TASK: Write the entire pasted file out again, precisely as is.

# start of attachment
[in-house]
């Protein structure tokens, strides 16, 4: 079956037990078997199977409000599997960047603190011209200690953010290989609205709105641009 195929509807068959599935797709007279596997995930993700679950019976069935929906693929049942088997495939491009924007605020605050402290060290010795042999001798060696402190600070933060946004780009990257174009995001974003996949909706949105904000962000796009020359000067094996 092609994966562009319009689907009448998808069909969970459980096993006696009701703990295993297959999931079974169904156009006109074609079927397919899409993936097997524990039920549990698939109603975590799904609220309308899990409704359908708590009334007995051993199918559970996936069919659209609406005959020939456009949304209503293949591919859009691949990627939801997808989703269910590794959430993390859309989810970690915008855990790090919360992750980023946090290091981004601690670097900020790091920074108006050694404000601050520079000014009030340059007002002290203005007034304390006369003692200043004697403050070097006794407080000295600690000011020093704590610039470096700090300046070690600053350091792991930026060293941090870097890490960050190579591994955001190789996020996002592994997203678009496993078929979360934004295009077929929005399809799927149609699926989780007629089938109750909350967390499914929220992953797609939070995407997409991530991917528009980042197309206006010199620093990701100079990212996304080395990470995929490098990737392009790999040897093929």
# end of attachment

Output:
[in-house]
């Protein structure tokens, strides 16, 4: 079956037990078997199977409000599997960047603190011209200690953010290989609205709105641009 195929509807068959599935797709007279596997995930993700679950019976069935929906693929049942088997495939491009924007605020605050402290060290010795042999001798060696402190600070933060946004780009990257174009995001974003996949909706949105904000962000796009020359000067094996 092609994966562009319009689907009448998808069909969970459980096993006696009701703990295993297959999931079974169904156009006109074609079927397919899409993936097997524990039920549990698939109603975590799904609220309308899990409704359908708590009334007995051993199918559970996936069919659209609406005959020939456009949304209503293949591919859009691949990627939801997808989703269910590794959430993390859309989810970690915008855990790090919360992750980023946090290091981004601690670097900020790091920074108006050694404000601050520079000014009030340059007002002290203005007034304390006369003692200043004697403050070097006794407080000295600690000011020093704590610039470096700090300046070690600053350091792991930026060293941090870097890490960050190579591994955001190789996020996002592994997203678009496993078929979360934004295009077929929005399809799927149609699926989780007629089938109750909350967390499914929220992953797609939070995407997409991530991917528009980042197309206006010199620093990701100079990212996304080395990470995929490098990737392009790999040897093929």